Typically, one thinks of an heirloom only after it’s weathered a few generations of handsome patina acquisition. But originally—before that watch, or briefcase, or sword earned its perfectly imperfect nicks, battle scars and lived-in familiarity—it started out shiny and new on some store shelf. And since there are still companies out there making stuff that will last longer than you will, we’ve set out to find the new breed of future heirlooms in this weeklong series. Today we begin with watches…
We’ve said it before, but it bears repeating: the best watch deals all come from auction houses. So we were thrilled to see a new batch coming to Rockefeller Center later this month. Our favorites so far are this square Patek Philippe (circa 1929), a Longines military watch made just after the close of WWII and this 1965 Rolex GMT-Master. You’ve got two weeks to raise the funds.
As anyone with a serious vintage watch habit can testify, the really good stuff is all at auction. The latest example is a Christie’s auction coming up this Monday in Geneva, featuring three of our favorite post-Submariner watches for some extremely friendly prices. (Don’t worry, you can bid remotely.) There’s the Jaeger LeCoultre Reverso, the Cartier Tank and an unusually art deco Patek Phillipe.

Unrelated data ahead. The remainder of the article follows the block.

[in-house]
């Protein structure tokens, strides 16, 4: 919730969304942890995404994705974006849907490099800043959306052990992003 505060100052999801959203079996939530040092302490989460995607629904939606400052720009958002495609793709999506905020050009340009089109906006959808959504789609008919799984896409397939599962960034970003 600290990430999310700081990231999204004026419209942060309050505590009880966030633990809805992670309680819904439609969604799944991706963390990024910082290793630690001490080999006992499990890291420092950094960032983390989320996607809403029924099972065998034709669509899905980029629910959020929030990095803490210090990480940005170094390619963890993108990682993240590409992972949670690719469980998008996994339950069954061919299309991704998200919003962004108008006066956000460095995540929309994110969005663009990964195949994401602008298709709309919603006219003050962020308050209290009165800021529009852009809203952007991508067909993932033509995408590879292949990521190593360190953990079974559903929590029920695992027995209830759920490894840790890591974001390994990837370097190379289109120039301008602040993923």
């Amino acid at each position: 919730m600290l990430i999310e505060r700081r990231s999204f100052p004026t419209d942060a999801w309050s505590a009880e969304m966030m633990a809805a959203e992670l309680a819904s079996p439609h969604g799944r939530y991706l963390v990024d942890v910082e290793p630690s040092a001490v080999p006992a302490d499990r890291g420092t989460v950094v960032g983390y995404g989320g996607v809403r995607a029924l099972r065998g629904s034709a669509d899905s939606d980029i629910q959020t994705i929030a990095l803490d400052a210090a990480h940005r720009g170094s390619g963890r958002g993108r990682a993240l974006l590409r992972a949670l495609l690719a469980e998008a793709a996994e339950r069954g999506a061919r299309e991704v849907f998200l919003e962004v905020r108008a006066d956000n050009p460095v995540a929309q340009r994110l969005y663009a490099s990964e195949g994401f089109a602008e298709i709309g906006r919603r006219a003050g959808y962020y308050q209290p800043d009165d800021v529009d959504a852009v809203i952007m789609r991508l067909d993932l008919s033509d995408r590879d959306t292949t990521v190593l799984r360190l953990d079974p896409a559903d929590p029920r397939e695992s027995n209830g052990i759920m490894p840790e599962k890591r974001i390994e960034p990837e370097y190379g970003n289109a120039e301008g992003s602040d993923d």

That last one also comes in a million-dollar version, if you want to do your part for the Eurozone.
We’ll be the first to admit, the pocket watch revival we’ve been working on isn’t quite here yet. But it could happen at any moment. And when it does, we’d like to be prepared.
So naturally, when we saw there was a century-old Patek Philippe pocket watch coming up for auction next week, we couldn’t resist. It comes from Antiquorum, one of Hong Kong’s better auction houses, and if the estimate is to be believed, you could walk away with it for a paltry $128,000. Compared to some of the Submariner collections you’ll see on Tumblr, that’s a bargain.
Now all we need is a watch fob, a three-piece suit and (if possible) a monocle.
If there’s one thing that our vintage watch travails have impressed upon us, it’s this: The big names are big for a reason. Patek Phillipe is a prime example, especially their Perpetual Calendar.
They’ve spent the better part of a century perfecting it—and making a few different versions—but most pieces have the usual configuration: day and month at noon, moon phase and date at six. Usually. Today we stumbled upon one just a little different, but in a good way, known simply as Ref.5050.
Among the tidbits offered is a fact in favor of Mme. Bruni’s fashion sense: she convinced Sarko to swap his nouveau riche gold watch in favor of a sleeker Patek Phillip model.
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